CEC Theses and Dissertations

Title

A Firm Level Study of Information Technology Productivity Using Financial and Market Based Measures

Date of Award

2001

Document Type

Dissertation

Degree Name

Doctor of Philosophy (PhD)

Department

Graduate School of Computer and Information Sciences

Advisor

Sumitra Mukherjee

Committee Member

Marlyn Kemper Littman

Committee Member

Maxine S. Cohen

Abstract

Modern business continues to invest significant resources on information technology, hardware, software, and manpower. The benefits gained from the expenditure of these monies have been the subject of scholarly debate for nearly two decades. Conflicting results have been obtained in a variety of studies and no firm conclusion has been drawn on the benefits or lack thereof, to the economy as a whole, from this spending. The objective of this study was to investigate information technology productivity in a more comprehensive fashion. This included setting a longer time perspective, reviewing more current information, both United States and European data, and measuring productivity using both market and financial based measures.

The study reviewed a longer time frame than most, utilizing data from 1989 -- 1999. This research separately analyzed the same data set using two different groups of productivity measures -- financial and market based. Prior analyses have focused on only one or the other of these measures. This study was the first to examine current information including year 1999 data from the InformationWeek 500. The study separately analyzed United States and European firms, determining whether there was a difference between information technologies spending in the United States versus Europe. The analysis compared two time periods to see if anything changed from the early 1990s to the late 1990s. Industry level analysis was separately performed to determine the impact of industry on information technology productivity. Finally, the report reviewed productivity separately for different sized firms. This determined the impact of information technology in different sized firms. Firm level performance was analyzed providing more accurate information for overall economic information technology productivity (similar to Brynjolfsson and other researchers).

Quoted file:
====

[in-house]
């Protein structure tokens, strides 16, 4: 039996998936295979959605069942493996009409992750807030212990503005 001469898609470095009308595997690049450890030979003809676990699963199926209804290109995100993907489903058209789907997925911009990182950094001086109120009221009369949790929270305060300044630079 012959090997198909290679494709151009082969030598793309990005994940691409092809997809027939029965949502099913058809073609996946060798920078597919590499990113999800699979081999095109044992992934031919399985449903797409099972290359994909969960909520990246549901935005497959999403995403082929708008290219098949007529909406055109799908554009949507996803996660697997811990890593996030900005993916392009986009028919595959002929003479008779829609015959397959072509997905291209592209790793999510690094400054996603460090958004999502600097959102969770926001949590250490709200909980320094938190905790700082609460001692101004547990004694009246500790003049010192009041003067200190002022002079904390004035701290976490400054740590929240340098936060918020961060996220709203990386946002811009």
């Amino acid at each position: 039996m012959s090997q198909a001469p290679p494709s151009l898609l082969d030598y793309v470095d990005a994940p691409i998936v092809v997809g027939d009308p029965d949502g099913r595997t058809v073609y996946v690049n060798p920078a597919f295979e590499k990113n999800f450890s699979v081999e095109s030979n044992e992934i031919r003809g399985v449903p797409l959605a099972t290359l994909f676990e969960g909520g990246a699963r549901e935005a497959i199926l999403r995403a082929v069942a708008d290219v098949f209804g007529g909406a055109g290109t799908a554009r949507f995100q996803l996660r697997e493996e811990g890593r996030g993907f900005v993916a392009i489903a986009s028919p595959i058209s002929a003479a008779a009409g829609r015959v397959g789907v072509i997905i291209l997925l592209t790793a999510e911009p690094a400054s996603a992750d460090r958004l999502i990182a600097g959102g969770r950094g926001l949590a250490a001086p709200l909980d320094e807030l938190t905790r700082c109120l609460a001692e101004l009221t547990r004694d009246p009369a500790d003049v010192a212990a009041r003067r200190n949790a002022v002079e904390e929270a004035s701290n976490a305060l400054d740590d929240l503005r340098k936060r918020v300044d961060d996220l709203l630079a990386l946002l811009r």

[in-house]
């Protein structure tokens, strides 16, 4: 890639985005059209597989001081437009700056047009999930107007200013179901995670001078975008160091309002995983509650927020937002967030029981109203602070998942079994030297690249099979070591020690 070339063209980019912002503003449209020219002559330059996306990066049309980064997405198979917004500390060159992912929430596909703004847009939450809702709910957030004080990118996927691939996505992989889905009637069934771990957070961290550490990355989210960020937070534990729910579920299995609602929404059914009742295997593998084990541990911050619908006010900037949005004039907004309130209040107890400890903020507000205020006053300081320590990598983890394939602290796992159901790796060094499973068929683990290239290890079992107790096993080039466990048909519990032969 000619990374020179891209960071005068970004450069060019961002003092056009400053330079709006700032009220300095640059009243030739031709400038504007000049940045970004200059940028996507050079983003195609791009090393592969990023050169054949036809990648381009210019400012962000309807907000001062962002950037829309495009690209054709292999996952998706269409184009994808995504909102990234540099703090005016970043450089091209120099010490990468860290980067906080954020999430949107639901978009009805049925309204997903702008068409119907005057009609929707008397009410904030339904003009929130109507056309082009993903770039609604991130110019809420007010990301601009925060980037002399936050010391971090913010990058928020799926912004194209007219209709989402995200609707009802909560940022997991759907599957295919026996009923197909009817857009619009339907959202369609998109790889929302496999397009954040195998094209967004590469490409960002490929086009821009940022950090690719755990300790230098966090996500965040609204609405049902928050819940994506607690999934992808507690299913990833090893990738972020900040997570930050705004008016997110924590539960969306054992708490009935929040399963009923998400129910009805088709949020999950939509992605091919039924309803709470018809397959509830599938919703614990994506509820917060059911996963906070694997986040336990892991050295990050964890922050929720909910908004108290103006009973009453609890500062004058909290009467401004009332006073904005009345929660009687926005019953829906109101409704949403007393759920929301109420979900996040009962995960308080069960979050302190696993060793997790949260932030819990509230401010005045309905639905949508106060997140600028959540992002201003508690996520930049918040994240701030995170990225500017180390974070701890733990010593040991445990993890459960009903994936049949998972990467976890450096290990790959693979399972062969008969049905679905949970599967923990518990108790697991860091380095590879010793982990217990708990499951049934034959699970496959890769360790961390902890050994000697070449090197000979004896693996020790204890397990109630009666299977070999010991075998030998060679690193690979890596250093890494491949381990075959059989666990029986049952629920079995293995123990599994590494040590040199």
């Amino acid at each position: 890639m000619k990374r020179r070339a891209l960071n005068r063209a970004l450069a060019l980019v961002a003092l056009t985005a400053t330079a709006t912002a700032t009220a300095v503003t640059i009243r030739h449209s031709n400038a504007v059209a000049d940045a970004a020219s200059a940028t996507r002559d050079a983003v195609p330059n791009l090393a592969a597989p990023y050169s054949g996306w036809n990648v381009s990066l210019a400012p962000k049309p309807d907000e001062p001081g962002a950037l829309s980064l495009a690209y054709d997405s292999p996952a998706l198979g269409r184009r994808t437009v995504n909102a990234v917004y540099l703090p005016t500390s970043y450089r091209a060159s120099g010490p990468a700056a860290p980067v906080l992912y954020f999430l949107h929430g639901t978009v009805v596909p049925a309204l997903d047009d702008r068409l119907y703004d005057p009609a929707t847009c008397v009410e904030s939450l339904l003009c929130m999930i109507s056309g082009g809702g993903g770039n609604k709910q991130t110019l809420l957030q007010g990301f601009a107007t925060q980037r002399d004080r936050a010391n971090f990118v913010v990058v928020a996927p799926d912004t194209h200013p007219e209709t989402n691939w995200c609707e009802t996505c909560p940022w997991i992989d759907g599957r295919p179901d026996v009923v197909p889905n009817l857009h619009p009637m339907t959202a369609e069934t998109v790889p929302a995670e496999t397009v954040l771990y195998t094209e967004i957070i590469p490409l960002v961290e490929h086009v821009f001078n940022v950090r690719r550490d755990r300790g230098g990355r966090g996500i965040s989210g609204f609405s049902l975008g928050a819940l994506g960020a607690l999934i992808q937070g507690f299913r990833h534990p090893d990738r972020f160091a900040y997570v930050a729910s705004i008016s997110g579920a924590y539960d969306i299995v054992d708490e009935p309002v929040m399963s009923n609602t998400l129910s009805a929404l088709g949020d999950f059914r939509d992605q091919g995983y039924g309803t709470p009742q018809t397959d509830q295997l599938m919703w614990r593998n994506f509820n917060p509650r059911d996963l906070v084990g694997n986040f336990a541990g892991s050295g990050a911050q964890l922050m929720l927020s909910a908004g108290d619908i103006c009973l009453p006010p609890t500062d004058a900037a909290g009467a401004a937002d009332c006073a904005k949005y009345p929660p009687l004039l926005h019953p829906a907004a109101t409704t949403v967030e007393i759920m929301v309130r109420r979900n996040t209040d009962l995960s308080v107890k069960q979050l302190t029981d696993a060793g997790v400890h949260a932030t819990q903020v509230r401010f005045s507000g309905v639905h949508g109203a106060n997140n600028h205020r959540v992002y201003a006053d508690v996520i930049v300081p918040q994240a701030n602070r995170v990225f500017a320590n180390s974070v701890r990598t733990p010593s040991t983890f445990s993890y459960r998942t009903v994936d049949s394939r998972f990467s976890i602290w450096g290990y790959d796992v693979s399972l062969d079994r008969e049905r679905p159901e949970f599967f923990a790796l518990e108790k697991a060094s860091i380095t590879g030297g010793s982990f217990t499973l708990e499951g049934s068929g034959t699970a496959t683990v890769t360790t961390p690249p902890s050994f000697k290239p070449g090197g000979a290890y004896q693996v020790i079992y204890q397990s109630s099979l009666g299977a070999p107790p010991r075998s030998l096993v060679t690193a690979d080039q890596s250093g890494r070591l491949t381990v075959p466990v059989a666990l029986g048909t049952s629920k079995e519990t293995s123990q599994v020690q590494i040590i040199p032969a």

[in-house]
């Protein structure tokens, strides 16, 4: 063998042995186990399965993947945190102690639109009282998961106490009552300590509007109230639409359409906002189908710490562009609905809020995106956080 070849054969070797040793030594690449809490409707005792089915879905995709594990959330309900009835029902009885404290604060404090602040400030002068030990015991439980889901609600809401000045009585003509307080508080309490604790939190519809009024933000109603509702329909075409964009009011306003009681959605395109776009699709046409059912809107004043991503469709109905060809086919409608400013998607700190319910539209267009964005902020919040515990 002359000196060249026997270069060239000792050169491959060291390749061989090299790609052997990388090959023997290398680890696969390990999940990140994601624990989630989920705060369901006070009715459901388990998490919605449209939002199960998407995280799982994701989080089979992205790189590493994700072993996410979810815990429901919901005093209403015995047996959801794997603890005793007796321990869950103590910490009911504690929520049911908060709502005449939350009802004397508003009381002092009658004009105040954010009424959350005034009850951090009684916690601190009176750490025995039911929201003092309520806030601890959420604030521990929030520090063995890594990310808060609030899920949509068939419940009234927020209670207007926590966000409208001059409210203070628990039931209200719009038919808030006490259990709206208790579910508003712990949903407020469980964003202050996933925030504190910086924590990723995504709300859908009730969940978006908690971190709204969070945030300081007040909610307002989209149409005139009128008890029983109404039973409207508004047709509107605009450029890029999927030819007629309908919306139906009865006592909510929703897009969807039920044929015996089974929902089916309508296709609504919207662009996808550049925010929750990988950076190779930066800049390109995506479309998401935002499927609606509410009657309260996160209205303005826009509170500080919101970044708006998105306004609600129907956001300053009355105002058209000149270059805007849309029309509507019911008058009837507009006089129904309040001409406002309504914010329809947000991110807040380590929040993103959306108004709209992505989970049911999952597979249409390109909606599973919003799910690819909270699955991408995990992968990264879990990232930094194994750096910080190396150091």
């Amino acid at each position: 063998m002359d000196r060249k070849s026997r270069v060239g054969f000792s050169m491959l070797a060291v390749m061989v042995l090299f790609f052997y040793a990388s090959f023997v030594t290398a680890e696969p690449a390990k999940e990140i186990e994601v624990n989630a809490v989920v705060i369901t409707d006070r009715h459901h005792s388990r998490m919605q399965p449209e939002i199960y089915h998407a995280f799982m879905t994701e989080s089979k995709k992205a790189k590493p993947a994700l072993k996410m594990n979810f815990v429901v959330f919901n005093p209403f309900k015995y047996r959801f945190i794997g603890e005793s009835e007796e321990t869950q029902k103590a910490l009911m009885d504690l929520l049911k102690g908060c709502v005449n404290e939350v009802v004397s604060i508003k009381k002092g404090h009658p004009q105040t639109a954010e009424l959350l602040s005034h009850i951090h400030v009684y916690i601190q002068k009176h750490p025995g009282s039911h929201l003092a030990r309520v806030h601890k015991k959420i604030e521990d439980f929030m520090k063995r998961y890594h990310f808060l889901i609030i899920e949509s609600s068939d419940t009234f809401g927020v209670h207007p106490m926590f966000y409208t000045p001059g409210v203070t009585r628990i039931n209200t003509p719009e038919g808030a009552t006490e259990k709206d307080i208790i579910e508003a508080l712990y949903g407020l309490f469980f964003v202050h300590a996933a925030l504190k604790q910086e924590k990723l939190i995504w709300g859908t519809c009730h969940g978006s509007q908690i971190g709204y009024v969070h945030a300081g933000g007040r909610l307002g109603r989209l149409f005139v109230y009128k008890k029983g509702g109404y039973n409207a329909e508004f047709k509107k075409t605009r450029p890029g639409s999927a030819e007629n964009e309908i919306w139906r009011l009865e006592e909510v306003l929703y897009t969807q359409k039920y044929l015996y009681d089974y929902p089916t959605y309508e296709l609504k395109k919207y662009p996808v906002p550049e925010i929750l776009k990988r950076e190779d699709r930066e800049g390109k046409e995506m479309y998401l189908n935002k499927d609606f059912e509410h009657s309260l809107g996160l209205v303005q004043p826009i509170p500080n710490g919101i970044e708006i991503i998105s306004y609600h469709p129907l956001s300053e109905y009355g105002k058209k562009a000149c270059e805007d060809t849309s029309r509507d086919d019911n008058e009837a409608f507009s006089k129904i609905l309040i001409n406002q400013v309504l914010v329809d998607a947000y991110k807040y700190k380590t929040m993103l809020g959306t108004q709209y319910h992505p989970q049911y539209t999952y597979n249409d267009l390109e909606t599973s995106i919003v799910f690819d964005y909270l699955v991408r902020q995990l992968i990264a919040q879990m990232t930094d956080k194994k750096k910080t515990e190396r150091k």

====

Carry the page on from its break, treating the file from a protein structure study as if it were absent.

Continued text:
Results of the study indicated that information technology did not have a consistent positive impact on firm level productivity throughout the time frame. Neither market nor financial based productivity measures provided consistent significant returns with regard to IT productivity. Positive and significant productivity results were absent for U.S. firms but present for European firms. The early time frame of 1989-1993 showed similar but non-significant returns compared to the later time period of 1994-1999. There were no consistent returns in productivity based on the size of the firm. Finally, industry sector was not a significant determinant of productivity from IT spending. The major contribution of the study is that it provides a broad comprehensive analysis of the impact of information technology on firm and economic productivity. The study highlights specific instances of higher and lower productivity by geography, industry, and time frame. Lastly, the report provides recommendations to firms on whether continued high levels of investment in information technology are warranted.

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